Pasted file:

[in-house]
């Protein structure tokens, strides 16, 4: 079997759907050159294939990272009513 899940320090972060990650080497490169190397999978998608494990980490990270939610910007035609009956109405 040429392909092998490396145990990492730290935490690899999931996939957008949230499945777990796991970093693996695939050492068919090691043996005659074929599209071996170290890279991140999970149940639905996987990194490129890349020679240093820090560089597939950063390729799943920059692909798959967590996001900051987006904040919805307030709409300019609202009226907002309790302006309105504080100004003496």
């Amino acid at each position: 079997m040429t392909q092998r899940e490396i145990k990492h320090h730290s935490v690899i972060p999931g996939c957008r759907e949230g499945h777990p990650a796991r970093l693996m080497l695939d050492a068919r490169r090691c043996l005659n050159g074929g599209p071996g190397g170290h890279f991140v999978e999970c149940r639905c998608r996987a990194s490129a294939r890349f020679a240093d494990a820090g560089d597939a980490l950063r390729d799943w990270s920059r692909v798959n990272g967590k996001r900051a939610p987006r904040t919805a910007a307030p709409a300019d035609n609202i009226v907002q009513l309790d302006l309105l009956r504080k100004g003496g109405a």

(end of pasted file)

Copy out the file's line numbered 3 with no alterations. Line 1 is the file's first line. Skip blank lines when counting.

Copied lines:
């Amino acid at each position: 079997m040429t392909q092998r899940e490396i145990k990492h320090h730290s935490v690899i972060p999931g996939c957008r759907e949230g499945h777990p990650a796991r970093l693996m080497l695939d050492a068919r490169r090691c043996l005659n050159g074929g599209p071996g190397g170290h890279f991140v999978e999970c149940r639905c998608r996987a990194s490129a294939r890349f020679a240093d494990a820090g560089d597939a980490l950063r390729d799943w990270s920059r692909v798959n990272g967590k996001r900051a939610p987006r904040t919805a910007a307030p709409a300019d035609n609202i009226v907002q009513l309790d302006l309105l009956r504080k100004g003496g109405a």